Part 1: Behind the scenes with a Youth MP – “It was time to make a difference”

The notification came electronically. I’m not sure what you think, but I find it incredibly strange receiving big news like that: in the form of an email. No longer is there the suspense, the thrill of opening an envelope directed to me, yes me!


Instead it is quick, immediate — almost like a yes, or a no, rather than a possibly, maybe, if only, could it be…

Ahhh, technology. It’s the source of so much endeavour and entrepreneurship, and at the same time, takes away small aspects of the ‘old times’ — takes away some of our former nostalgic pleasures.

Although I must say, it didn’t really matter to me how it had been delivered when I read the word ‘Congratulations’ at the top of the page of an email sent to me by the honourable Simon O’Connor, MP for the Tamaki Electorate. It read ‘Thank you for your application to be my Youth Member of Parliament for Youth Parliament 2016 representing Tamaki. It gives me great pleasure to let you know that your application was successful.’

First reaction: Mmmmmm. Wow.

Second reaction: I may or may not have broken my mother’s eardrum, jumped on a chair and chanted for five minutes straight. Ok, it might have been more like ten…

For those of you who are unaware of what Youth Parliament is all about — I’ll give you the lowdown.

Put simply, it’s two days during July 2016 where I, along with 120 other Youth Policitians from around New Zealand, descended on Parliament to sit and discuss various issues that are relevant to the state of our current economy and society.

However, the role was also so much more than that. As a Member of Youth Parliament, I was a representative for the youth in the Tamaki region and tasked with guaging what issues are relevant to modern day adolescents and children.

My mantra throughout the tenure was all about ‘making politics snackable.’ I strongly believe that in our modern Aoteroa, and around the globe, youth are reluctant to be involved or have their say as issues are presented in a complex manner. This makes them feel overwhelmed and, as is the case in many facets of life, they find it easier just to leave it with the real decision makers. I believe it is very interesting indeed that I always hear of the elderly writing letters to Parliament, but never of a young person doing the same thing.

But then again, what is paper. Ewwwww they all chorus — we don’t write on paper!

As I said before: technology has overwhelmed us. Taken us to places we could never imagine, both good and bad…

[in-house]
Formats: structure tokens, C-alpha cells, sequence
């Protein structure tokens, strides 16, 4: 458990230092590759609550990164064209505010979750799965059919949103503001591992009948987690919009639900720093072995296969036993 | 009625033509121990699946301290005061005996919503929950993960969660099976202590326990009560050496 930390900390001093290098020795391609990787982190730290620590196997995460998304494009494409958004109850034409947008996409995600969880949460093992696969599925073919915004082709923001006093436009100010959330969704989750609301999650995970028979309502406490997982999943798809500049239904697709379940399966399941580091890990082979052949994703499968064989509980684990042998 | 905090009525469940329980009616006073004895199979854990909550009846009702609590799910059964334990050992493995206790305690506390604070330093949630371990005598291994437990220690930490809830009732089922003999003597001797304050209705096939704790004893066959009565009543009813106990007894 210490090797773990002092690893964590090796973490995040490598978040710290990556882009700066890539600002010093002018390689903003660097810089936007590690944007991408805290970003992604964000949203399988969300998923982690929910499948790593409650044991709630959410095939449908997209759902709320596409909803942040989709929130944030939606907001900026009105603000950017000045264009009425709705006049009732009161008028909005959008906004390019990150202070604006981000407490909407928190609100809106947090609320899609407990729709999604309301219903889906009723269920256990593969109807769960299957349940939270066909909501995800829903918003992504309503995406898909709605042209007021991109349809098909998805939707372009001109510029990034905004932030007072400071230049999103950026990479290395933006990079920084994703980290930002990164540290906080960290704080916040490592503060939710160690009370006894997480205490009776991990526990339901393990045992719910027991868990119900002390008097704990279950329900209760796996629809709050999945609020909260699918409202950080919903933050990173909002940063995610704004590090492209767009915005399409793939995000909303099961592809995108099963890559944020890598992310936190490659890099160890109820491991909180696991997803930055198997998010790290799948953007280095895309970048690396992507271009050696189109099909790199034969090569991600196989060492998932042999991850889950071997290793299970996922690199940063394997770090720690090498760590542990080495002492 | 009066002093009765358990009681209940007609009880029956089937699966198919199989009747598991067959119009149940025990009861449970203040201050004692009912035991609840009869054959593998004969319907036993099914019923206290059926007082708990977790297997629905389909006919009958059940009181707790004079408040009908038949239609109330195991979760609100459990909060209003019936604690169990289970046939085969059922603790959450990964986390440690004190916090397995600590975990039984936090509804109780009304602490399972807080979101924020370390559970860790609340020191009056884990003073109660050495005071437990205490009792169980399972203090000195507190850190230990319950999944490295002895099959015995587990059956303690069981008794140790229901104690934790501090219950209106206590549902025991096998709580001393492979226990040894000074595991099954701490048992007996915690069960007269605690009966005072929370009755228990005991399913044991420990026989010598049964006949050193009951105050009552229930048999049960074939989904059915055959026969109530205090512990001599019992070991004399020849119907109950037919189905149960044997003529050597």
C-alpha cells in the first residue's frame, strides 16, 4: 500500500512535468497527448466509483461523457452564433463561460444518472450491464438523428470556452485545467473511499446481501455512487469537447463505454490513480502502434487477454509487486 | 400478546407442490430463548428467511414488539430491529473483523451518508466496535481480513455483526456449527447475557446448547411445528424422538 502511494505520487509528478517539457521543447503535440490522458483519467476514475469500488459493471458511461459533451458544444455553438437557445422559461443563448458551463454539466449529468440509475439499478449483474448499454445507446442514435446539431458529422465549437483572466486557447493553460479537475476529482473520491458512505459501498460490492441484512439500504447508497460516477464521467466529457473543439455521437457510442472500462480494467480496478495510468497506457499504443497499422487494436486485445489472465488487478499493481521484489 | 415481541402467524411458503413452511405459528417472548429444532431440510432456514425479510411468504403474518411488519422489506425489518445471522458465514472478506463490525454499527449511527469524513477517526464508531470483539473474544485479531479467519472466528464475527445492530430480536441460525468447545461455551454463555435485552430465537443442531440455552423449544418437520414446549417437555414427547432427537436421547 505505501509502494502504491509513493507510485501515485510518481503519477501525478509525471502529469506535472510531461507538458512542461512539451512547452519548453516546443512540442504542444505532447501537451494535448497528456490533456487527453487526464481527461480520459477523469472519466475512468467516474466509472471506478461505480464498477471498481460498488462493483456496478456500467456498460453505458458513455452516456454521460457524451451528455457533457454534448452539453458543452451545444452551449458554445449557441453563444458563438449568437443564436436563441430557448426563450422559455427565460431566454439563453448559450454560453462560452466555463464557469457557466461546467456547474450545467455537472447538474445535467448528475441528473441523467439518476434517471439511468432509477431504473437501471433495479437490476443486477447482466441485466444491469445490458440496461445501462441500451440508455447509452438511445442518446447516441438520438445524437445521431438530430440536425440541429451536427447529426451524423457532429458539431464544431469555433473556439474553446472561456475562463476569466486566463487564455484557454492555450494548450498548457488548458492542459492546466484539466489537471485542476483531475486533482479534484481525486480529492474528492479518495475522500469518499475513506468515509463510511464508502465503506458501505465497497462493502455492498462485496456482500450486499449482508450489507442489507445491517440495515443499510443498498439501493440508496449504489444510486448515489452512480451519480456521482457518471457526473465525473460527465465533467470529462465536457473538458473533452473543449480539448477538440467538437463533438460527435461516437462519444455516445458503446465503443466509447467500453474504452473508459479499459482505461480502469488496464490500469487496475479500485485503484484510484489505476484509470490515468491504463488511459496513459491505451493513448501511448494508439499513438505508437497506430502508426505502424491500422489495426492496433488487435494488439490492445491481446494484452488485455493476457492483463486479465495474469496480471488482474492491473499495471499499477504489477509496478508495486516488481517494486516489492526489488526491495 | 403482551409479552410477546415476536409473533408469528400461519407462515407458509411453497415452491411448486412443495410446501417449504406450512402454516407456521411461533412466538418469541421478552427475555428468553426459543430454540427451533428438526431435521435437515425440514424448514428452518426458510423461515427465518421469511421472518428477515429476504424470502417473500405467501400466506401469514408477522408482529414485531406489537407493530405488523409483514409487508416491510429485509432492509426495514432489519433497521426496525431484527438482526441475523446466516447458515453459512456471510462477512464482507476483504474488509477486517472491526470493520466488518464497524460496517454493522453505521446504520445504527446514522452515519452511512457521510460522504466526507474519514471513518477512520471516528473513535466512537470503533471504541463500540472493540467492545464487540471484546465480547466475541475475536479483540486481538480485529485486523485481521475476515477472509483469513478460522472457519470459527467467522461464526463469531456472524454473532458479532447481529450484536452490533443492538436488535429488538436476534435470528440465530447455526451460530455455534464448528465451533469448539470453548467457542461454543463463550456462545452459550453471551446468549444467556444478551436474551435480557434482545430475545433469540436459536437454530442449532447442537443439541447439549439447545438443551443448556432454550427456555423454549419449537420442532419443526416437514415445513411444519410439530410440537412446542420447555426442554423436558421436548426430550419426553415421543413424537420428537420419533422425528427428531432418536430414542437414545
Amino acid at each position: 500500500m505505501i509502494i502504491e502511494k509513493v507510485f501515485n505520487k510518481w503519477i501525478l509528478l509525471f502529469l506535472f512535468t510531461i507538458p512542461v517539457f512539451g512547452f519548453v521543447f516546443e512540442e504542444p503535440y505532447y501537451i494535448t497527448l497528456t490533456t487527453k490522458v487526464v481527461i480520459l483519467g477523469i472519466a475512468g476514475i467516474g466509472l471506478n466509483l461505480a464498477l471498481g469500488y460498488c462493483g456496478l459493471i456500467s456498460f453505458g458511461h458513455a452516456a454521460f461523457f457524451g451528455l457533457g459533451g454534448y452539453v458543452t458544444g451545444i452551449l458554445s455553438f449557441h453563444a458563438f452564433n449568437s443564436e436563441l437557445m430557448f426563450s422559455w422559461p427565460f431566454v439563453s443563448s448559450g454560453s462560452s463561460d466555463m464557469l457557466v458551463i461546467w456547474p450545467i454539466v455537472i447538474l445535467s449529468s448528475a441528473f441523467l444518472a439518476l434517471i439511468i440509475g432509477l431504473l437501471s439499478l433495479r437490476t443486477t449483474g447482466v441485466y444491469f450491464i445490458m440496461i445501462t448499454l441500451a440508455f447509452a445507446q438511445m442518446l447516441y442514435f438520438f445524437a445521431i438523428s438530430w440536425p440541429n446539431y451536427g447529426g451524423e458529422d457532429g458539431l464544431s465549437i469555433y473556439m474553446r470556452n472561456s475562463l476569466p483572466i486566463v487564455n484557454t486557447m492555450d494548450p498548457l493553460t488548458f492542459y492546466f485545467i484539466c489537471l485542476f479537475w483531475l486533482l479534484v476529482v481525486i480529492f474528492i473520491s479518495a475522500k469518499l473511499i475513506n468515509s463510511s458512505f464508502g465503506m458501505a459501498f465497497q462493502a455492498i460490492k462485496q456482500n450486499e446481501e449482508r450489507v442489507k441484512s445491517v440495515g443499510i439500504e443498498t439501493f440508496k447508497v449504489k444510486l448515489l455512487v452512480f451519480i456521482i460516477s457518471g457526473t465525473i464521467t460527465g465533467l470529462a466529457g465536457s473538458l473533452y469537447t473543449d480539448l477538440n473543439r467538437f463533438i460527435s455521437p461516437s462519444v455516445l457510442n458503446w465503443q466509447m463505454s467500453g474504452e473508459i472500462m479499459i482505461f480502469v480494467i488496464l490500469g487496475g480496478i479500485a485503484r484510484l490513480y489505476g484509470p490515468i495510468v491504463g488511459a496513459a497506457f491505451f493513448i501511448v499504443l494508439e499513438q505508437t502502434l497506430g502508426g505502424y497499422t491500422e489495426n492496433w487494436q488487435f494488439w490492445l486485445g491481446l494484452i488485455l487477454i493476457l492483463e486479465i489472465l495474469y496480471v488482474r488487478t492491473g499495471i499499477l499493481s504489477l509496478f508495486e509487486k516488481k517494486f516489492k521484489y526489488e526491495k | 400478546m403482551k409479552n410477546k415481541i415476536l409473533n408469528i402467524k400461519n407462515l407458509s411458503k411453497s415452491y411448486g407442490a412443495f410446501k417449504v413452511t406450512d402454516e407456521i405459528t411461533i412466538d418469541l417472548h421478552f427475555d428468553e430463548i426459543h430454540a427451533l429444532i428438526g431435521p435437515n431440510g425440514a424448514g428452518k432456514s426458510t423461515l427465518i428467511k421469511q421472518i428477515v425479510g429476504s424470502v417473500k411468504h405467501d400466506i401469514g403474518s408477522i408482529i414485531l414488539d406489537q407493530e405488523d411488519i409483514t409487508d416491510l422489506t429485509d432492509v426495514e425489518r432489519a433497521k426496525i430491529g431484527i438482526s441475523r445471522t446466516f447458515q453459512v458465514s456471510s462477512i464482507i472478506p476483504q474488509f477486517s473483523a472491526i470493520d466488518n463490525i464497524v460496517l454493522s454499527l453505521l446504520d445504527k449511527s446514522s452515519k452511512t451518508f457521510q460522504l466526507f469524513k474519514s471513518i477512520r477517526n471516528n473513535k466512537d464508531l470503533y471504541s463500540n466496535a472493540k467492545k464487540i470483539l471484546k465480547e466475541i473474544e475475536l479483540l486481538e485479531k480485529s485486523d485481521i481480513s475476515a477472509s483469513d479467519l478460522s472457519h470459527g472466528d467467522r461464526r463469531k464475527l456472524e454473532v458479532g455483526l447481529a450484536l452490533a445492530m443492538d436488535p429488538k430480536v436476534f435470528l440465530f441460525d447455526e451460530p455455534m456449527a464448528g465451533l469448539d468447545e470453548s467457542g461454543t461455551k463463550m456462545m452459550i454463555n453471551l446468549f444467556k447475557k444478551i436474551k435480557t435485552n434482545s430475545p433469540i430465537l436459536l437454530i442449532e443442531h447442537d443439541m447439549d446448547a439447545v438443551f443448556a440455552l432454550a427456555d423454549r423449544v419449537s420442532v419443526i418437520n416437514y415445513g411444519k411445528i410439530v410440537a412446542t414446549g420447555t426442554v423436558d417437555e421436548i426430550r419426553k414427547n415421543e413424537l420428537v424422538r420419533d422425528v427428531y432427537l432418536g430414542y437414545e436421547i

Funnily enough, I was just talking to a family friend of ours who writes regular letters to the government. I asked her, ‘that’s really interesting — would I be able to have a copy of one to read?’ She frowned at me…. ‘Ummm, unfortunately — I have already posted it.’ I smiled at myself, of course… it’s a whole different generation! No way was she going to be able to airdrop me the photos, text me the link, or even send me the article as an attachment.

In this way though, Youth Parliament was also a wonderful opportunity for me to interact with all ages within the community.

It was one of the positive aspects that I throroughly enjoyed — interacting with the people, hearing their stories, opinions. I found it incredibly eye-opening, and then being able to act upon these ideas gave me great satisfaction.

At the end of the day however, it really comes down to this…

Politics, no matter how complex, how intricate, confusing, or mind-boggling — has the responsibility to give all citizens an opinion, including the youth, of which will come the next generation of government in Aotearoa.

You may not be able to vote until you are 18, but the ability to generate an educated process within yourself about who you believe, not what your parents or friends think, but who you would trust, to be the right group of people to lead our country, is a life skill that is important, and relevant for your development as a future leader.

Because although many would say otherwise, to me it is more than clear: With the right, open minded approach –

Politics is child’s play.

Aaron Dahmen is the CEO of TADS and became politically recognised when elected as a Member of Youth Parliament in 2016, bringing his mantra of snackable media and politics further into the public eye.